First, I would have to disagree with Ian's last point which basically means the OP would be in a worse off position of not having a degree despite being 0.5% away from passing in the world where 50% correctness is 'done away with'. That's just not helpful.
I do, however, agree that options are much more limited, especially if you want to embark on the higher education route.
To me, there are two practical options:
1. As suggested in point 3) above, a PG diploma or cert (see link). These are sometimes seen as conversion-type courses (at least in Ireland, and I'm pretty sure in the UK too) so the entry requirements sometimes only require a Bachelors degree. This requirement varies between subjects and universities, naturally.
2. Work your way up in the industry you want to pursue. People drop out of university and manage to find jobs at the lowest level in a hierarchical company and work their way up. Work experience counts for so much more than a degree these days.
If you are willing to put in the work, you can work your way up. But you need to work. If you didn't work hard enough to earn good grades, then work hard to gain work experience.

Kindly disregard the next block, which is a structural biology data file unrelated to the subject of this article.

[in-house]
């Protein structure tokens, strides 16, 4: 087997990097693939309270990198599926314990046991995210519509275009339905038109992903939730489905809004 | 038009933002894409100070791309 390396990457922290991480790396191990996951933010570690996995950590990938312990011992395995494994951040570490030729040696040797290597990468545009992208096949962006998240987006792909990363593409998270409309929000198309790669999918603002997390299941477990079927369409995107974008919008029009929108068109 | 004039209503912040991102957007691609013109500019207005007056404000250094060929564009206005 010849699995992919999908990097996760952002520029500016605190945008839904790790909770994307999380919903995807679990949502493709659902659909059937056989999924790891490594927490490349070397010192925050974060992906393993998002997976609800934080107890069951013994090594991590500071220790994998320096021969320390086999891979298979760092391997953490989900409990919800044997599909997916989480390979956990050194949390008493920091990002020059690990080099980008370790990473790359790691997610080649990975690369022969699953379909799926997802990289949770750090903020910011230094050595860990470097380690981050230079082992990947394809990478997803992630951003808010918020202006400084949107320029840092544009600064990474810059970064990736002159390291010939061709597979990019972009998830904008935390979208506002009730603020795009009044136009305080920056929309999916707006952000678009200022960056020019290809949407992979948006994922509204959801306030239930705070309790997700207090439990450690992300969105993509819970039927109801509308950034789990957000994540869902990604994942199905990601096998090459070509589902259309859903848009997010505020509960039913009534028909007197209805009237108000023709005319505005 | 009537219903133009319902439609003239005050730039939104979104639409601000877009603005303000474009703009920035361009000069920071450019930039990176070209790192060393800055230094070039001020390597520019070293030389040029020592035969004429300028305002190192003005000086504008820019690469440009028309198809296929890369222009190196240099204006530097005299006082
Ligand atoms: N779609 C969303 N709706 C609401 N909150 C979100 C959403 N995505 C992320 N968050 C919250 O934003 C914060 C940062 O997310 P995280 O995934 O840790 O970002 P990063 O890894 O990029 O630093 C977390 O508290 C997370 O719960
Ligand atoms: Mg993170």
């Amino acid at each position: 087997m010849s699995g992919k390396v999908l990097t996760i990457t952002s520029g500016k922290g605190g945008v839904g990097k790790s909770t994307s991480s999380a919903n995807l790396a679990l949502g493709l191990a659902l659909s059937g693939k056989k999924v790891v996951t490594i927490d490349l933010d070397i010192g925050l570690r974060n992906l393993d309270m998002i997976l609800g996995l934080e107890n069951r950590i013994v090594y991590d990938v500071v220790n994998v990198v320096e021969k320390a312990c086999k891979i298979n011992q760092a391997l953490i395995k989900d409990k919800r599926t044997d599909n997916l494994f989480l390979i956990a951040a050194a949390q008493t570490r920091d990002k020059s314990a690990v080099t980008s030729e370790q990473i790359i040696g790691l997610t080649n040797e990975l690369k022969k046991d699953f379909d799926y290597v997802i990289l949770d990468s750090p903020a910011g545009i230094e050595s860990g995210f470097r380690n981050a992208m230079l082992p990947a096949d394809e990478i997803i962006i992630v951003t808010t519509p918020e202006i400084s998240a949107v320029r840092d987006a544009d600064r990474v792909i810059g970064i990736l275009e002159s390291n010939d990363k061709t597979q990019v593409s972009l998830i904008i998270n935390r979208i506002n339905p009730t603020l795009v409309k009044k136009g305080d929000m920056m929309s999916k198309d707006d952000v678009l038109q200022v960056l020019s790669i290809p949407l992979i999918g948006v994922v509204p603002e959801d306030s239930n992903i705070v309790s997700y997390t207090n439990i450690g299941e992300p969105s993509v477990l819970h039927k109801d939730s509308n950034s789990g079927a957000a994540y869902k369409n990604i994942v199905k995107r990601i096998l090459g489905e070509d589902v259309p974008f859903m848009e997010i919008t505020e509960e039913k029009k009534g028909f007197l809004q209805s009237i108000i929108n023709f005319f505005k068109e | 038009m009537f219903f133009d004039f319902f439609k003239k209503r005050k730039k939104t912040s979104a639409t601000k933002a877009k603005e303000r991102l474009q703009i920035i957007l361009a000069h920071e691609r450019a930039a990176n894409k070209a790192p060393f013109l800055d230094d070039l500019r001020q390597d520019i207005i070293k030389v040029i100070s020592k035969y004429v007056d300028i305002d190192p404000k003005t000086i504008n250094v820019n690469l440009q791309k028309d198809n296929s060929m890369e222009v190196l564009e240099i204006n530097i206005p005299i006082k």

(link removed by admin, sorry!)
It totally depends on what your degree is in, why you want the Masters and what your career goal is. If you want the MA to get on the a PhD it would be very, very unlikely (not 100% impossible) but very remote chance of gaining a PhD place with a 3rd class degree unless your MA is a Distinction alongside considerable relevant work or research experience. You could consider vocational Post grad quals which are as respected in employment as an MA and then don't put your degree grade on your CV, employers usually never ask your degree class anyway. Or....consider the Open University, it is well respected these days. My first degree is an OU degree and I started my MA there before transfering in the second year to a brick uni. These are the option with the OU
1) Apply to an OU Masters course straight off as they don't usually ask fo your degree grades just prof you have a degree.